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Where's the adversarial reporting?

DISCUSSIONS | May 26, 2006

Peter Almond

1981 Nieman Fellow; now a free-lance defense writer for the UK national press

 I'm no longer closely involved with US political news coverage, but from the distance of London, and as a daily reader of the International Herald Tribune (NY Times essentially), and until recently a regular contributor to politically-based stories for the Chicago Tribune and UPI, some observations may be helpful.

A basic question for media outlets is what they have to do to survive in an era of podcasts, Weblogs, Internet, etc. No mainstream journalists can improve their political coverage if they no longer have a paper/TV/radio station to write for. My old paper, the Cleveland Press, died in 1982, giving me no chance to practice my Nieman values there.

1. British experience of the fierce competition that sustains 11 national newspapers suggests that they survive only by bending and stretching a lot of Nieman values, particularly balance and accuracy in efforts to attract readers. The 'heavies', The Times, Daily Telegraph and Guardian of today are not the same as they were ten years ago. Indeed, the Times is now a tabloid, the Guardian has also reduced in size and the Telegraph focuses more on easily digestible 'people' stories than on straight policy ones. For instance, prominent stories on a woman raped by a foreign national just released from prison, and who should have been deported, has exposed major flaws in the Blair administration that are still going on and have significant impact on local elections.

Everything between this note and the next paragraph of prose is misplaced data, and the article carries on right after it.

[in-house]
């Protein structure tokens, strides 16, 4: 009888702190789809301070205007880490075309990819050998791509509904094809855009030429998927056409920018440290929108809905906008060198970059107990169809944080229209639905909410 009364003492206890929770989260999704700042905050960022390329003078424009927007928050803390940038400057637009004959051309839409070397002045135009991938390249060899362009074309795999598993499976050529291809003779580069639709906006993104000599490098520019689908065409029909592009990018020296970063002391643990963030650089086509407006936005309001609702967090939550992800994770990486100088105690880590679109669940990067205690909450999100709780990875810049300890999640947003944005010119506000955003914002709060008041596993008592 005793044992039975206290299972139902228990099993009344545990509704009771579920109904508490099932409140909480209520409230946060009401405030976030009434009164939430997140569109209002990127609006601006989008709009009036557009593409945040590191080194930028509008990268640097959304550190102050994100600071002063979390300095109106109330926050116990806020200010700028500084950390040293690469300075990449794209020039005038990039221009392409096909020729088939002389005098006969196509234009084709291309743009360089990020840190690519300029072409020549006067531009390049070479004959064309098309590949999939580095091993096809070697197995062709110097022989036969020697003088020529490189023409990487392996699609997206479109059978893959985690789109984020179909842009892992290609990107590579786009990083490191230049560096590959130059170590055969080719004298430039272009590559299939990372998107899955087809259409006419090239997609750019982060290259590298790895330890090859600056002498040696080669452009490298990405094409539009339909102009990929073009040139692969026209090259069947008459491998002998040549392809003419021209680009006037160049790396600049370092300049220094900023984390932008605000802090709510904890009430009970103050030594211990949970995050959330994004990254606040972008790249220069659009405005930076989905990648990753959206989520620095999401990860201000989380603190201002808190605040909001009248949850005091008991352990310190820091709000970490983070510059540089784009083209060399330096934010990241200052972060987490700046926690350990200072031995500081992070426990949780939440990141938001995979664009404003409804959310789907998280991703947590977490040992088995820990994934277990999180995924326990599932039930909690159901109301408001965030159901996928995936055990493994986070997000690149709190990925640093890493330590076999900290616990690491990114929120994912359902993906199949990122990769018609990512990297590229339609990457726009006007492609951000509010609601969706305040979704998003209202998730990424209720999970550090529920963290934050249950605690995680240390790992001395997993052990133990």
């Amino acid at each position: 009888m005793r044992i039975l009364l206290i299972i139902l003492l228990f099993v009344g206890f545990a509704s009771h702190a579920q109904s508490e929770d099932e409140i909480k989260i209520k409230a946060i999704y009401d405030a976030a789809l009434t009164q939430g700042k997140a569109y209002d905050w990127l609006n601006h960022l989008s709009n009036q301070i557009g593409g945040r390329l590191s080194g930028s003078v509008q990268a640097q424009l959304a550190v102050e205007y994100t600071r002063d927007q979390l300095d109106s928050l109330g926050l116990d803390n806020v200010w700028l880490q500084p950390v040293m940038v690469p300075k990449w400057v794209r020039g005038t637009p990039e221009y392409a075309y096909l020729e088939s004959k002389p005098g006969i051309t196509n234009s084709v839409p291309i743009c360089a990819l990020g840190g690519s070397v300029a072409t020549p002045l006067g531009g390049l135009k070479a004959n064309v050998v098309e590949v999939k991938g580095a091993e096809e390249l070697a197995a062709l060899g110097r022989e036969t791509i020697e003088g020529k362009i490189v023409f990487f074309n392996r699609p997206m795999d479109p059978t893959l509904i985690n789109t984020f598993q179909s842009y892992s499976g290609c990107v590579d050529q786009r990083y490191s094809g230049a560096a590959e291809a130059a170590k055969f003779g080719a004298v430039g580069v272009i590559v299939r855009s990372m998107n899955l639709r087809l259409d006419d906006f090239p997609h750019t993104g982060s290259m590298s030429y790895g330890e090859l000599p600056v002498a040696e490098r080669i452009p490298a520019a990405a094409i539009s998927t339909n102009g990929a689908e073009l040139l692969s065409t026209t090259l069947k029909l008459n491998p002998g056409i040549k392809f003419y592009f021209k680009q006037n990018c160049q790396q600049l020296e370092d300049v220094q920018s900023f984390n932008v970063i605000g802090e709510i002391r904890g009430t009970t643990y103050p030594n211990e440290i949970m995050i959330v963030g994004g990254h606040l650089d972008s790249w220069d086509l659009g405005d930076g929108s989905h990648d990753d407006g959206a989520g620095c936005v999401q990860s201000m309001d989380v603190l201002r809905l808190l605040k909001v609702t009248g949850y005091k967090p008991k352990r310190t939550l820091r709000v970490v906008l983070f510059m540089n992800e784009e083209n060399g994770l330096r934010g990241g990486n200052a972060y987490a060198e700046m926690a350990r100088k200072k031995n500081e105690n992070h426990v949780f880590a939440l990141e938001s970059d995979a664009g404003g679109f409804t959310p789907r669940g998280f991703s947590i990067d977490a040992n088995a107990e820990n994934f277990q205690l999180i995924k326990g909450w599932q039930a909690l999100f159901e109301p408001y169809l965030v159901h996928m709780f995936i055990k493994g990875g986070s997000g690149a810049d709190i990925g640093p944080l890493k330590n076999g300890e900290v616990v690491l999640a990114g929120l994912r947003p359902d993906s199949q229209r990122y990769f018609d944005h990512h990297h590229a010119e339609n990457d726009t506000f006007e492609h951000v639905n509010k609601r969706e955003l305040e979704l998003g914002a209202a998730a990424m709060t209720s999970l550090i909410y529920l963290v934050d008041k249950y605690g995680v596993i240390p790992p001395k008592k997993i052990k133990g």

It is significant that the struggling Daily Mirror tabloid increased its circulation by 30,000 last week after it ran a scoop that Deputy Prime Minister John Prescott had a two-year affair with his secretary, a story that damages his and Blair's political reputation. Ditto the Mail on Sunday, which paid in excess of $170,000 for an exclusive with said mistress.

2. Such strong adversarial press reporting is not apparent in the U.S. press, and may be costing readers as a result. The British press finds it strange that American political leaders are not subject to the intense media scrutiny their British counterparts receive. The result, as seen from this side of the pond, is that President Bush and his team have had an easy ride on all the major issues in recent years – ranging from Iraq, and particularly the conduct and policies of U.S. troops and Guantanamo Bay, to global warming and the refusal of the Bush administration to encourage Americans to adhere to stricter controls, technology transfer issues that damage U.S. allies such as the UK, and to Hurricane Katrina, in which British  donations and help were refused.

3. The US press does little to take on board foreign concerns about U.S. policy, particularly at regional and local levels. It reports them, but does not fulminate about them. One result is that (to my dismay) Americans are increasingly portrayed in Britain as ignorant, self-obsessed, unraveled and with attitudes and values they assume the rest of the world surely wants to adopt.

Maybe this is a start. 

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